“We have information that Palestinians have been evicted from their agricultural land, which impacts on their livelihood and access to food,” he said.
Colonel Noam Neuman, head of the IDF International Law Department, said in response that since 2013 there had been an increasing number of militant actions by Palestinians in Israel and the West Bank.
“Israel’s policy of using house demolition for the purpose of deterrence is implemented only in exceptional circumstances,” he said.
The Israeli delegation reminded the committee that it had already withdrawn from Sinai and Gaza in search of peace, and in each instance it had destroyed Israeli settlements.
Israel’s Ambassador to the UN in Geneva Eviatar Manor said, “Israel places great importance on respect for human rights.” But he told the committee that Israel’s security challenges often strained the balance between protection of human rights and protection of the lives of its citizens.
“Israel remains committed to peace. We are willing to make historic and painful compromises to realize the creation of a demilitarized Palestinian state living alongside a Jewish one,” Manor said.
The Israeli delegation also included Deputy Attorney- General for International Law Roy S. Schondorf.
With future Gaza war crimes allegations on everyone’s minds, both Palmor and Schondorf significantly emphasized the state’s quasi- governmental Turkel Commission report (its second report) on the legality of the state’s apparatus for self-investigating allegations of war crimes and human rights abuses.
Besides calling the Turkel Commission a unique body that had probed the state’s compliance with international law, finding it overall compliant, and the very concept of what international law says about investigations on a deeper level than any prior body, the officials described the state’s implementation of improvements recommended by the commission.
Schondorf emphasized the new fact-finding assessment mechanism by high-ranking IDF experts in checking around 100 post-Gaza war complaints against the IDF.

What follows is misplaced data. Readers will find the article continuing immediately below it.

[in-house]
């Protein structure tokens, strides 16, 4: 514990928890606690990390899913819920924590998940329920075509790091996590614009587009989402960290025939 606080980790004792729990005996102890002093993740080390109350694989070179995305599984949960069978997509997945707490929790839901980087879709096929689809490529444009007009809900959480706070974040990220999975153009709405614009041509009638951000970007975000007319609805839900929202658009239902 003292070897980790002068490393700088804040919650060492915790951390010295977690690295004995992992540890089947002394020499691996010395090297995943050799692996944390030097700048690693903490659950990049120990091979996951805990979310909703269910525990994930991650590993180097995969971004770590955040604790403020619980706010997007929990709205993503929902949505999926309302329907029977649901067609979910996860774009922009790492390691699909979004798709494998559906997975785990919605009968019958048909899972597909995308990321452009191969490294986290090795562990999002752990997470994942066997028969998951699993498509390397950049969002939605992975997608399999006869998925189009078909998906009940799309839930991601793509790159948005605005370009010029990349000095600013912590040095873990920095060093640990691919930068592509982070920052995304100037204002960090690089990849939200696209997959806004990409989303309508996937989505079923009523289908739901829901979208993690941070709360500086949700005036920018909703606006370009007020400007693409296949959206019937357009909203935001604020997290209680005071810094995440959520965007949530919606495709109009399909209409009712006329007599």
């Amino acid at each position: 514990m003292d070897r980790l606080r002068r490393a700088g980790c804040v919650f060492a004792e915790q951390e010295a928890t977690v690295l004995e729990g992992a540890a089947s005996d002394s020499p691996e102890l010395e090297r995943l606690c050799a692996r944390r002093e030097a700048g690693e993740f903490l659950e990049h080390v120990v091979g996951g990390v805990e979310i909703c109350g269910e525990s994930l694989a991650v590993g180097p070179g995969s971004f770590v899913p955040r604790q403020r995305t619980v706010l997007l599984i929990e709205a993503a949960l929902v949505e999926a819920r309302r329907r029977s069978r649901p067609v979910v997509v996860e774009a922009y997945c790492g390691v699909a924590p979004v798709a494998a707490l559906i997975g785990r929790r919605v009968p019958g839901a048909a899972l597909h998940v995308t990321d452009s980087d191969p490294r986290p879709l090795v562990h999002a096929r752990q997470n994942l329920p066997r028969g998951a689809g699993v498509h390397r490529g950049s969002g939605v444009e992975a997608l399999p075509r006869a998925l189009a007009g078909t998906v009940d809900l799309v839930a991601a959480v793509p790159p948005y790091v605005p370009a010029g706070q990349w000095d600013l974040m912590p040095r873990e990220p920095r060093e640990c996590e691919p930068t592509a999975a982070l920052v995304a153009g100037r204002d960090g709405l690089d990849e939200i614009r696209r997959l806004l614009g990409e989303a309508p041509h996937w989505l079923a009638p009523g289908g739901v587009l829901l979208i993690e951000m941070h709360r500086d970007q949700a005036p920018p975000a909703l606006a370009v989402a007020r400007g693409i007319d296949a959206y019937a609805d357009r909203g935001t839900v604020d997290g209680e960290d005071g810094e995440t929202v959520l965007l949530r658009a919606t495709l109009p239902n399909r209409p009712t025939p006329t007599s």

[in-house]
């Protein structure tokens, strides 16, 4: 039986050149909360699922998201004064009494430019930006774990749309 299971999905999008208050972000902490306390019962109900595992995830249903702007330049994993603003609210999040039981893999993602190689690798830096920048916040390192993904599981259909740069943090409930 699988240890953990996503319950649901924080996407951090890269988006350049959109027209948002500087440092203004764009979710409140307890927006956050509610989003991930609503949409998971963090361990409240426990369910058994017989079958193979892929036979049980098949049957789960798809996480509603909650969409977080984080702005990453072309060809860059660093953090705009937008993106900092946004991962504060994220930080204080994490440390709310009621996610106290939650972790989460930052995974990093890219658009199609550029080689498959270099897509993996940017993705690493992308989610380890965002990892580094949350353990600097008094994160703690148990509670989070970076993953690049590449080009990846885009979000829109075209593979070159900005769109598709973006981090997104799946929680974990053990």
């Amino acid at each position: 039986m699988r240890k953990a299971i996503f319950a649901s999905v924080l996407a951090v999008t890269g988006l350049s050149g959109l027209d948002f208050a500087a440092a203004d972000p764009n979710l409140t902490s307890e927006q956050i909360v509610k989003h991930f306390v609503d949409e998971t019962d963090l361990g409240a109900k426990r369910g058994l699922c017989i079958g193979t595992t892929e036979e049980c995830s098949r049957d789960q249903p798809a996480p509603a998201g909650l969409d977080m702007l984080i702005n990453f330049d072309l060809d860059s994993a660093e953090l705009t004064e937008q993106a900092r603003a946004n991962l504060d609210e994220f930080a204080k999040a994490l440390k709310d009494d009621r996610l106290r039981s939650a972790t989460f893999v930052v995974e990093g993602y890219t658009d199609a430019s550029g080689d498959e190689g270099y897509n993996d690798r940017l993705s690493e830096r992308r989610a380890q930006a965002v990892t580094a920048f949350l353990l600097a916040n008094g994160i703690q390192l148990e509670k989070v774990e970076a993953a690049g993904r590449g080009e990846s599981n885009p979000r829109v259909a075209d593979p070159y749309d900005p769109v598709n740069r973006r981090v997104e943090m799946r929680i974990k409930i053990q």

He said that 47 initial investigations have already been completed and presented to IDF Magistrate Advocate-General Maj.-Gen. Danny Efroni for a decision, showing greater promptness than in the past.
Also, the commission had heavily criticized the Shin Bet (Israel Security Agency) for not having an outside investigator of complaints by Palestinians that their interrogators tortured or abused them.
Schondorf praised the state’s reforms, including the appointment of a Justice Ministry- based and more independent investigator of the Shin Bet, Jana Modgavrishvili.
In July The Jerusalem Post reported from sources close to Modgavrishvili that she expected to have decisions on most backlogged cases (some dating back to 2011) by the end of 2014, with all old cases being decided on by May 2015.
The officials also defended the state from criticism of its treatment of illegal migrants, mostly regarding detention policies and its restarting of house demolitions after a hiatus since 2005.
The officials noted the High Court of Justice’s recent second striking down of state migrant policy as a show of commitment to human rights.
However, they had no real answer as to what the state’s new policy would be or why the state had tried a second detention policy, just with shorter detentions, after the first detention-based policy was struck down by the High Court in September 2013.
Compliance with the covenant falls under the auspices of the Office of the High Commissioner for Human Rights. But its Human Rights Committee bears no relationship to the more contentious and better known body that is also under that office, the UN Human Rights Council.
The Human Rights Council, which was first created in 2006, is composed of representatives from 47 UN member states, which have censured Israel more than any other country.
The Human Rights Council is conducting a probe into the Gaza war, headed by Canadian human rights expert William Schabas, who has already publicly stated that Prime Minister Benjamin Netanyahu should be brought before the International Criminal Court.
Israel is not cooperating with that probe, whose results will be presented to the Human Rights Council in March.
The Justice Ministry told reporters prior to the meeting that at this stage, the Human Rights Committee is the only UN body before which Israel would address issues that arose from Operation Protective Edge.
Reuters contributed to this report.